Viewing Africa as a ‘partner’ emerged in US policy circles in the early 1990s, shifting from the Cold War realpolitik lens. Academic Ian Taylor noted in 2010 that US alliances with African elites were previously driven by anti-communist posturing, often supporting autocratic leaders like Mobutu Sese Seko and Samuel Doe, regardless of their governance quality.

The end of the Cold War and the US’s ‘unipolar moment’ necessitated a coherent Africa policy to ensure peace and prosperity in the new international order. However, policies under the Clinton and Bush administrations, particularly from 1990 to 1998, revealed the US’s challenges in effectively addressing the evolving security environment in Africa.

The Clinton Administration

The 1993 Battle of Mogadishu, where 18 American soldiers were killed and their bodies dragged through the streets, marked a significant setback for the US government’s Africa policy. The gruesome images broadcast on American television led to public outrage and a swift withdrawal of US troops from Somalia. This reaction, termed ‘Somalia syndrome,’ led to a risk-averse approach to intervention in civil conflicts, contributing to the inaction during the Rwandan Genocide in 1994.

The Rwandan Genocide was a stark failure of the multilateral intervention efforts advocated by the US. The 1998 Al-Qaeda attacks on US embassies in Nairobi and Dar es Salaam brought Africa back into American strategic considerations, with counter-terrorism becoming the foremost policy goal after September 11, 2001.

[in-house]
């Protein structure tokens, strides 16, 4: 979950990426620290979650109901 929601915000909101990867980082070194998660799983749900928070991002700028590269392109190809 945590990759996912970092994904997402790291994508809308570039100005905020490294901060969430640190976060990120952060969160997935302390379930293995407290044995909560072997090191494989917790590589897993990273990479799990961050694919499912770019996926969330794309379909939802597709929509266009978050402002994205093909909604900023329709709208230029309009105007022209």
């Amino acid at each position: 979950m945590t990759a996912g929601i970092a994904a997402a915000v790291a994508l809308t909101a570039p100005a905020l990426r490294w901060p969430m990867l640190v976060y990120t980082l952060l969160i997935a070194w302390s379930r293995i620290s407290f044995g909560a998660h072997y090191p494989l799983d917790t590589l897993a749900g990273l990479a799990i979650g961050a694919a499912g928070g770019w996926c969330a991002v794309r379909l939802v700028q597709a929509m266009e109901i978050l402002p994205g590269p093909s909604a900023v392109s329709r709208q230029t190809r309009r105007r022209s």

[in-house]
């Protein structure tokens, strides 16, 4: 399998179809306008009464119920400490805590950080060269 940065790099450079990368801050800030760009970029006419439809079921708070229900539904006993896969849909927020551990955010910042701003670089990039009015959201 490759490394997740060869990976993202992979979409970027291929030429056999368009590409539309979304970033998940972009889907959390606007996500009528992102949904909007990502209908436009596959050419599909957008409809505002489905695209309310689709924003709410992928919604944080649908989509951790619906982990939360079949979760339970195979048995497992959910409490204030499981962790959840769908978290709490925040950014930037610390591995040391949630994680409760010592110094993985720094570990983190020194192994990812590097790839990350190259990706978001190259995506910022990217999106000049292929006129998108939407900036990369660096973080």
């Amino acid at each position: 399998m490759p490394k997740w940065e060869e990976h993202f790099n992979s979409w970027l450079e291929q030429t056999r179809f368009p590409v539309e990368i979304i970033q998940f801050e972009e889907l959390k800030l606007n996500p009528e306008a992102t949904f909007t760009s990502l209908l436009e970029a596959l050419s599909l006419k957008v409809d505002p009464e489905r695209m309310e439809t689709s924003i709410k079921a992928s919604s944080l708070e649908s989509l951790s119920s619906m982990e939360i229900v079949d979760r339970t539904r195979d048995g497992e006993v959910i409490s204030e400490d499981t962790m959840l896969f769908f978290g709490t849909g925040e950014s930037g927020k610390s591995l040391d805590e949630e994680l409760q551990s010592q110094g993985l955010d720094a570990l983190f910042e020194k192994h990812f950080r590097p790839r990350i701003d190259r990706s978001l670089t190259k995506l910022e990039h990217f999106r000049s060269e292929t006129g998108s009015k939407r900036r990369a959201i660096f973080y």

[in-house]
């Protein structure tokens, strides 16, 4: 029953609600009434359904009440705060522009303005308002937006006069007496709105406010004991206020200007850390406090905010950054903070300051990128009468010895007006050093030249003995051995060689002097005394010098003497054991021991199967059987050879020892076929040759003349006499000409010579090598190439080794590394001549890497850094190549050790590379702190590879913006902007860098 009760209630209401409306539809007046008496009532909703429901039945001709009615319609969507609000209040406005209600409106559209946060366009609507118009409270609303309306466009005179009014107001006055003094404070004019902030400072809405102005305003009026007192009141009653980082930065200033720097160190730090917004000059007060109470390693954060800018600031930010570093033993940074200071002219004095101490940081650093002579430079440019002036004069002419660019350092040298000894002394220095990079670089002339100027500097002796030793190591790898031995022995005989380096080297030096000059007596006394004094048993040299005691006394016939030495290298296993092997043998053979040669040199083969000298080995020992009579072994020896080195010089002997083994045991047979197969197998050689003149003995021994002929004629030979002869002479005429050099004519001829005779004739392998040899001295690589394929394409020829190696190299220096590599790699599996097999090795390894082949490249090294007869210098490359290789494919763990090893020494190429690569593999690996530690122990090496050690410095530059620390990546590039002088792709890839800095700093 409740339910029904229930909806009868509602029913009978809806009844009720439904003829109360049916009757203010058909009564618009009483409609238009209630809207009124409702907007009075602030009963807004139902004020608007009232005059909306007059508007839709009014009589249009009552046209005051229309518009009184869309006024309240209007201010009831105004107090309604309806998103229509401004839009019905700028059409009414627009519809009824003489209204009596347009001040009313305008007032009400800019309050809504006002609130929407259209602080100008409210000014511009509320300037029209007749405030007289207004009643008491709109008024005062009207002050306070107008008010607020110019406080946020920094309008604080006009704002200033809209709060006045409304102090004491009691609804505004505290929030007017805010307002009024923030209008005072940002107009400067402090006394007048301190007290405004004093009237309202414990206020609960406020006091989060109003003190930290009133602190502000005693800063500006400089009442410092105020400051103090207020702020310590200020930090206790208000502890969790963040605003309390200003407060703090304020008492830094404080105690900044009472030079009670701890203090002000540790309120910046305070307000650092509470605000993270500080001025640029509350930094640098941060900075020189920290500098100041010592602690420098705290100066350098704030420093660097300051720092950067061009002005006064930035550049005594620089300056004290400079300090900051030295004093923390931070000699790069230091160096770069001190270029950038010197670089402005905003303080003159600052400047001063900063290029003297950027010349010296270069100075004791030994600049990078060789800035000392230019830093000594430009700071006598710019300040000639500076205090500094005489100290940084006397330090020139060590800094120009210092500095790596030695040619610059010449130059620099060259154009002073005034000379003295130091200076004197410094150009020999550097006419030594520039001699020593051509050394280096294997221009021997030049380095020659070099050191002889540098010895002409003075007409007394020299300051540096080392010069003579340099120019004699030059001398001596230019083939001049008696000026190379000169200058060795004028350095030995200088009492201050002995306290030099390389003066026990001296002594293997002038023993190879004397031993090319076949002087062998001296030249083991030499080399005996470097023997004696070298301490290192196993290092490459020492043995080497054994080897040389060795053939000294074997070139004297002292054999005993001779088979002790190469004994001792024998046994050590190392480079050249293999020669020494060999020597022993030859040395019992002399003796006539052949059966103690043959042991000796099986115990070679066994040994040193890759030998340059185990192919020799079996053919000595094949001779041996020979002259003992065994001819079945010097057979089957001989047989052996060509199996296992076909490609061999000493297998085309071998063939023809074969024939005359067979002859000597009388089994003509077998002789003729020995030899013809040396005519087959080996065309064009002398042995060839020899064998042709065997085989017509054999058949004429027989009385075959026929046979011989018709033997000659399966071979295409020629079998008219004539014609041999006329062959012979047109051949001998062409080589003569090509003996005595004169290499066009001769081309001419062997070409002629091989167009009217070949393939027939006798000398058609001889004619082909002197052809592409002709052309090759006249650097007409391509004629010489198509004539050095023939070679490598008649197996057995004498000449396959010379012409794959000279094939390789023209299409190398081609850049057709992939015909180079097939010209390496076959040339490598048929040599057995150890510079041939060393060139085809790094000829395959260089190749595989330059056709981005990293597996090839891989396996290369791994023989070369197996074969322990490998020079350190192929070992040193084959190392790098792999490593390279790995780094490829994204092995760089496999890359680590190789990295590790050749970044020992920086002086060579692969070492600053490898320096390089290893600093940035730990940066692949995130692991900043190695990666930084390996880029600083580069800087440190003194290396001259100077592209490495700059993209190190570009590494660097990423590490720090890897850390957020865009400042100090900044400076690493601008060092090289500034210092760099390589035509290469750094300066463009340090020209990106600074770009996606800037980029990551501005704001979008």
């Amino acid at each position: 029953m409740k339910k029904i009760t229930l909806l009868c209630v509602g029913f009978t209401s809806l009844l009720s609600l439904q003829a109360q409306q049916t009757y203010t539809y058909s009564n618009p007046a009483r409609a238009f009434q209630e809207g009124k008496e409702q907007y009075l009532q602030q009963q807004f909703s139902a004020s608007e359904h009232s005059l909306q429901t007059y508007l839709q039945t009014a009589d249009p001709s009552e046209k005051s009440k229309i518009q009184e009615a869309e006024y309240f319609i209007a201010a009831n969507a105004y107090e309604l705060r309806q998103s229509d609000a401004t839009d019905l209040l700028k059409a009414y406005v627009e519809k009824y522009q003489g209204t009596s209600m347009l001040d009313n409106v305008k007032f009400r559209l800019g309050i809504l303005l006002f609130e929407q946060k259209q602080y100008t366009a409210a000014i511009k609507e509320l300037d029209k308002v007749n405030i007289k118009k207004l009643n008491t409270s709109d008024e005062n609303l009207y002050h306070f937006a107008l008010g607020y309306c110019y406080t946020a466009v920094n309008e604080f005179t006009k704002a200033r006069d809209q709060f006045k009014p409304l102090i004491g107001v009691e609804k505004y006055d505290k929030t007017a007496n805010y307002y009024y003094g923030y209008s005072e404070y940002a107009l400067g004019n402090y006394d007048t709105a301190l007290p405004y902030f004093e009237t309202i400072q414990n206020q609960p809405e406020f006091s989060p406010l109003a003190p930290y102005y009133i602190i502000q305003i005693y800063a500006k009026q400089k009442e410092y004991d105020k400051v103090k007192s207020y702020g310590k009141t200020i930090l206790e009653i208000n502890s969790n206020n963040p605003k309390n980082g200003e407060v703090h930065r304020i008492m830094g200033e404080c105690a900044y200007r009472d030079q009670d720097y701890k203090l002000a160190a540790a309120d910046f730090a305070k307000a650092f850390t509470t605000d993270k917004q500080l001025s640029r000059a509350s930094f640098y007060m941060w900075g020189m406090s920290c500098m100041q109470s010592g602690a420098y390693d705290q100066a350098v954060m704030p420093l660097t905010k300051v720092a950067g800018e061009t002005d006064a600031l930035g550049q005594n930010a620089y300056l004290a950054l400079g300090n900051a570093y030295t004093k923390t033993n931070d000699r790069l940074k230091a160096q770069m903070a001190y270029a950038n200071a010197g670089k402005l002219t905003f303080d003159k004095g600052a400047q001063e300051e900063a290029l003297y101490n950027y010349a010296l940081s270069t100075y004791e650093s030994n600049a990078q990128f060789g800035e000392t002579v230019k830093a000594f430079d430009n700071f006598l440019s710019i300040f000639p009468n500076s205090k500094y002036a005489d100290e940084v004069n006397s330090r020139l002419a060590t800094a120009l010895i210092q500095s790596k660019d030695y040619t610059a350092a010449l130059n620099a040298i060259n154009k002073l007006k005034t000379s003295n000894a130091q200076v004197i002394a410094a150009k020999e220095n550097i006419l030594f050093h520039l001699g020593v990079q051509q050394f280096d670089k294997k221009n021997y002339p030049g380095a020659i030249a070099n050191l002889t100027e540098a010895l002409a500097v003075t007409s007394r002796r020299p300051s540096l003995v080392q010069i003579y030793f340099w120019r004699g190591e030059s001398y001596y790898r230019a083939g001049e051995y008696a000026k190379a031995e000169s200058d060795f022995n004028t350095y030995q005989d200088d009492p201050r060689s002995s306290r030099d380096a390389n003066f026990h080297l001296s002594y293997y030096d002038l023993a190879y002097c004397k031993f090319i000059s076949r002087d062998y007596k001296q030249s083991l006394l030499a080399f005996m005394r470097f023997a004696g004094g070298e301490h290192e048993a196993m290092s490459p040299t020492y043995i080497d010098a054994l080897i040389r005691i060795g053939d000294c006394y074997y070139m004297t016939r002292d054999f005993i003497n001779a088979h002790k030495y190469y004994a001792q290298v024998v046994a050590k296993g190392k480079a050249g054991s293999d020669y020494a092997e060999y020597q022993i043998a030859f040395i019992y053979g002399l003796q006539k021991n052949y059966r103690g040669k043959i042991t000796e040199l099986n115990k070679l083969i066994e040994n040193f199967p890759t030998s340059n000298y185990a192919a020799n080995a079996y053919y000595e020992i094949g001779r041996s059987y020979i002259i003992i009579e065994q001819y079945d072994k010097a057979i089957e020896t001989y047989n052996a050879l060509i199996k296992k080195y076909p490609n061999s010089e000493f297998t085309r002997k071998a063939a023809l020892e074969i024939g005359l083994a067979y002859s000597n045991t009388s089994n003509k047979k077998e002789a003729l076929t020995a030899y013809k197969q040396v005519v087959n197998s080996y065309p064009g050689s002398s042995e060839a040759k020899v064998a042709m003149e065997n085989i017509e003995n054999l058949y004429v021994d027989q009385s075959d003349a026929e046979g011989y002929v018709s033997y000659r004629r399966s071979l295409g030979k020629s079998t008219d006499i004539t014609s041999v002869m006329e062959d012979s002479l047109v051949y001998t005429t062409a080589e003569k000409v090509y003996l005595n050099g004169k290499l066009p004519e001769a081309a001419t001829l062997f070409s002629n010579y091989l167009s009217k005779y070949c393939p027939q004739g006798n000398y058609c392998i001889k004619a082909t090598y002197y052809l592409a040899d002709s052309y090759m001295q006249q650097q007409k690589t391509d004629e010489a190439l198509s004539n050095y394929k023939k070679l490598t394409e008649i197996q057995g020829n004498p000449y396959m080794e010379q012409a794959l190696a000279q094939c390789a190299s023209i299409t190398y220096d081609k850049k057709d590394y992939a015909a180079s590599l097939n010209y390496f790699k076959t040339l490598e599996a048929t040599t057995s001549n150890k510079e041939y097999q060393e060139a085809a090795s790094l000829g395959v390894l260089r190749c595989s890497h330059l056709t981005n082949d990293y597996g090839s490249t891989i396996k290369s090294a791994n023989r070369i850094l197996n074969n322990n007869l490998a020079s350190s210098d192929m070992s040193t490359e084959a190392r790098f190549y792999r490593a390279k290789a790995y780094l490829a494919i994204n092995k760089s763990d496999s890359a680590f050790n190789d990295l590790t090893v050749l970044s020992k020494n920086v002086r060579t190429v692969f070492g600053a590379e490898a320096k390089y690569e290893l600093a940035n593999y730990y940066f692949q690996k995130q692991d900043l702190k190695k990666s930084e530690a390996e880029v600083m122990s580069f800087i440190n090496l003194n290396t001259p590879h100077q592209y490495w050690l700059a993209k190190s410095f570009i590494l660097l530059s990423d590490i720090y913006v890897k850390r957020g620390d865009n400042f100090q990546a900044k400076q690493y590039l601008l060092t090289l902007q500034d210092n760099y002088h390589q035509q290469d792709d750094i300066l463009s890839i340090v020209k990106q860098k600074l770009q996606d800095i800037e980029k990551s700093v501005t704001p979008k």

Before this shift, the African Growth and Opportunity Act (AGOA) was signed in 2000, providing eligible sub-Saharan countries with duty-free access to the US market on over 1,800 products. Tom Sheehy, former Staff Director with the House Subcommittee on Africa, emphasized that “AGOA is more than trade policy; it represents a political partnership.” Recently, AGOA has become controversial as South Africa, its biggest beneficiary, edges closer to the Russian sphere of influence.

The Bush Jr. Administration

Under George W. Bush, US-Africa policy evolved around the ‘Three D’s’ as stated by Secretary of State Condoleezza Rice: Diplomacy, Development, and Defense. This led to the establishment of Camp Lemonnier in Djibouti in 2002, the US’s first permanent ‘forward operating site’ on the continent.

In the same year, the African Union (AU) was founded, succeeding the Organization of African Unity (OAU). The AU’s mandate includes defending sovereignty, promoting socio-economic integration, and fostering international cooperation. The AU’s creation signaled a growing awareness among African leaders of their nations’ potential to generate wealth, stability, and improved living standards through increased trade and infrastructure development.